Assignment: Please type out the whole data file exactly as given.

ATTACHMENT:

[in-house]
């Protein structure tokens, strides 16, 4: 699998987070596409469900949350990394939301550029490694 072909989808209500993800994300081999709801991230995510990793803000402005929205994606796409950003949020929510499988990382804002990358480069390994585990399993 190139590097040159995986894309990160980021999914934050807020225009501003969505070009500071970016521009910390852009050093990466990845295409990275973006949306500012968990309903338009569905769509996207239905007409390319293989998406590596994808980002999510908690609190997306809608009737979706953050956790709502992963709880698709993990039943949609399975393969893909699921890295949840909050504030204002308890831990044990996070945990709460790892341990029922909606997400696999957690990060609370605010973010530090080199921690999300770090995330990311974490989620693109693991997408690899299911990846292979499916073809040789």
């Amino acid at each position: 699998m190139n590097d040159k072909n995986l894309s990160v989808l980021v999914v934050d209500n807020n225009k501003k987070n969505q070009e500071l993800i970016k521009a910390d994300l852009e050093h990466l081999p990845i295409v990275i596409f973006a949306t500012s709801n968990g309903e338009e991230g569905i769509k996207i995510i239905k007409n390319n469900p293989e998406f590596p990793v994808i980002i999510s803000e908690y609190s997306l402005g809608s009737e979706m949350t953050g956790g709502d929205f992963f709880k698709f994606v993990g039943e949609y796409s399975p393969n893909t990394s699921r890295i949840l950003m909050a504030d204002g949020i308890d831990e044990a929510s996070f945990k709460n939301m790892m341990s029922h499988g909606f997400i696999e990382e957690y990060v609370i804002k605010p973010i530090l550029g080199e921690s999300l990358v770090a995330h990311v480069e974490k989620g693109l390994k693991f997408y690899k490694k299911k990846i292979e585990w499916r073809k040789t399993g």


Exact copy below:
[in-house]
């Protein structure tokens, strides 16, 4: 699998987070596409469900949350990394939301550029490694 072909989808209500993800994300081999709801991230995510990793803000402005929205994606796409950003949020929510499988990382804002990358480069390994585990399993 190139590097040159995986894309990160980021999914934050807020225009501003969505070009500071970016521009910390852009050093990466990845295409990275973006949306500012968990309903338009569905769509996207239905007409390319293989998406590596994808980002999510908690609190997306809608009737979706953050956790709502992963709880698709993990039943949609399975393969893909699921890295949840909050504030204002308890831990044990996070945990709460790892341990029922909606997400696999957690990060609370605010973010530090080199921690999300770090995330990311974490989620693109693991997408690899299911990846292979499916073809040789």
């Amino acid at each position: 699998m190139n590097d040159k072909n995986l894309s990160v989808l980021v999914v934050d209500n807020n225009k501003k987070n969505q070009e500071l993800i970016k521009a910390d994300l852009e050093h990466l081999p990845i295409v990275i596409f973006a949306t500012s709801n968990g309903e338009e991230g569905i769509k996207i995510i239905k007409n390319n469900p293989e998406f590596p990793v994808i980002i999510s803000e908690y609190s997306l402005g809608s009737e979706m949350t953050g956790g709502d929205f992963f709880k698709f994606v993990g039943e949609y796409s399975p393969n893909t990394s699921r890295i949840l950003m909050a504030d204002g949020i308890d831990e044990a929510s996070f945990k709460n939301m790892m341990s029922h499988g909606f997400i696999e990382e957690y990060v609370i804002k605010p973010i530090l550029g080199e921690s999300l990358v770090a995330h990311v480069e974490k989620g693109l390994k693991f997408y690899k490694k299911k990846i292979e585990w499916r073809k040789t399993g």